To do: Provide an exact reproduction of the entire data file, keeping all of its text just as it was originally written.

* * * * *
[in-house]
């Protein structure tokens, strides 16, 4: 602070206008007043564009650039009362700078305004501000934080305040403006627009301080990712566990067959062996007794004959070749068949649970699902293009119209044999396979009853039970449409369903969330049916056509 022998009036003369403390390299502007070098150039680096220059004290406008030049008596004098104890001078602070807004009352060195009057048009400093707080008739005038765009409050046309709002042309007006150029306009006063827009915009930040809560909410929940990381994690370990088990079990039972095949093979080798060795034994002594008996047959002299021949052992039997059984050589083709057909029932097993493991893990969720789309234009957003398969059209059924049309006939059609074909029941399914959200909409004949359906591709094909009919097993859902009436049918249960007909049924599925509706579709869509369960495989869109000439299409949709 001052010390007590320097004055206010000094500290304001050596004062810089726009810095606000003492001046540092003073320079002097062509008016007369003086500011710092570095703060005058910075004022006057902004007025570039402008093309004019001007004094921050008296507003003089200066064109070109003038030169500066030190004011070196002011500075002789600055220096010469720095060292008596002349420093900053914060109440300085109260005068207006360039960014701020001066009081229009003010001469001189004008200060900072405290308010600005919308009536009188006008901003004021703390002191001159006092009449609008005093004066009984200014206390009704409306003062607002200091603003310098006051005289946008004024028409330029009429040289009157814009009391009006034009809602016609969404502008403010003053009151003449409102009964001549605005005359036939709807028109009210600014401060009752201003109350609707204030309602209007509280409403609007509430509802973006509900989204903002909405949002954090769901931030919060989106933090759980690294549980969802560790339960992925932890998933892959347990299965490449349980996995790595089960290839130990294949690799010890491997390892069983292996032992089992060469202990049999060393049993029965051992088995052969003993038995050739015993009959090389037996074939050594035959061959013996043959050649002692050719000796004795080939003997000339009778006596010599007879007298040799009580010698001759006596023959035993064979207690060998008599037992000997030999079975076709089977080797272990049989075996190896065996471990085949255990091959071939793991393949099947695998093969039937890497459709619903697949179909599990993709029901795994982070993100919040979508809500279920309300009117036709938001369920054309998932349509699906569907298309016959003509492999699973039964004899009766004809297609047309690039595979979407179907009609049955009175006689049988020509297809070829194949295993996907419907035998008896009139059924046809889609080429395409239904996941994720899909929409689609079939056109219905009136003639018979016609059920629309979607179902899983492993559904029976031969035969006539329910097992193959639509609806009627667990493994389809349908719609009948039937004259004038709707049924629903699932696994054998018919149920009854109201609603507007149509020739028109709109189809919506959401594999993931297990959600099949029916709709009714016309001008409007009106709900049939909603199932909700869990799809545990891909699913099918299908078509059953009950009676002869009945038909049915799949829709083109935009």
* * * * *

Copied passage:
[in-house]
């Protein structure tokens, strides 16, 4: 602070206008007043564009650039009362700078305004501000934080305040403006627009301080990712566990067959062996007794004959070749068949649970699902293009119209044999396979009853039970449409369903969330049916056509 022998009036003369403390390299502007070098150039680096220059004290406008030049008596004098104890001078602070807004009352060195009057048009400093707080008739005038765009409050046309709002042309007006150029306009006063827009915009930040809560909410929940990381994690370990088990079990039972095949093979080798060795034994002594008996047959002299021949052992039997059984050589083709057909029932097993493991893990969720789309234009957003398969059209059924049309006939059609074909029941399914959200909409004949359906591709094909009919097993859902009436049918249960007909049924599925509706579709869509369960495989869109000439299409949709 001052010390007590320097004055206010000094500290304001050596004062810089726009810095606000003492001046540092003073320079002097062509008016007369003086500011710092570095703060005058910075004022006057902004007025570039402008093309004019001007004094921050008296507003003089200066064109070109003038030169500066030190004011070196002011500075002789600055220096010469720095060292008596002349420093900053914060109440300085109260005068207006360039960014701020001066009081229009003010001469001189004008200060900072405290308010600005919308009536009188006008901003004021703390002191001159006092009449609008005093004066009984200014206390009704409306003062607002200091603003310098006051005289946008004024028409330029009429040289009157814009009391009006034009809602016609969404502008403010003053009151003449409102009964001549605005005359036939709807028109009210600014401060009752201003109350609707204030309602209007509280409403609007509430509802973006509900989204903002909405949002954090769901931030919060989106933090759980690294549980969802560790339960992925932890998933892959347990299965490449349980996995790595089960290839130990294949690799010890491997390892069983292996032992089992060469202990049999060393049993029965051992088995052969003993038995050739015993009959090389037996074939050594035959061959013996043959050649002692050719000796004795080939003997000339009778006596010599007879007298040799009580010698001759006596023959035993064979207690060998008599037992000997030999079975076709089977080797272990049989075996190896065996471990085949255990091959071939793991393949099947695998093969039937890497459709619903697949179909599990993709029901795994982070993100919040979508809500279920309300009117036709938001369920054309998932349509699906569907298309016959003509492999699973039964004899009766004809297609047309690039595979979407179907009609049955009175006689049988020509297809070829194949295993996907419907035998008896009139059924046809889609080429395409239904996941994720899909929409689609079939056109219905009136003639018979016609059920629309979607179902899983492993559904029976031969035969006539329910097992193959639509609806009627667990493994389809349908719609009948039937004259004038709707049924629903699932696994054998018919149920009854109201609603507007149509020739028109709109189809919506959401594999993931297990959600099949029916709709009714016309001008409007009106709900049939909603199932909700869990799809545990891909699913099918299908078509059953009950009676002869009945038909049915799949829709083109935009």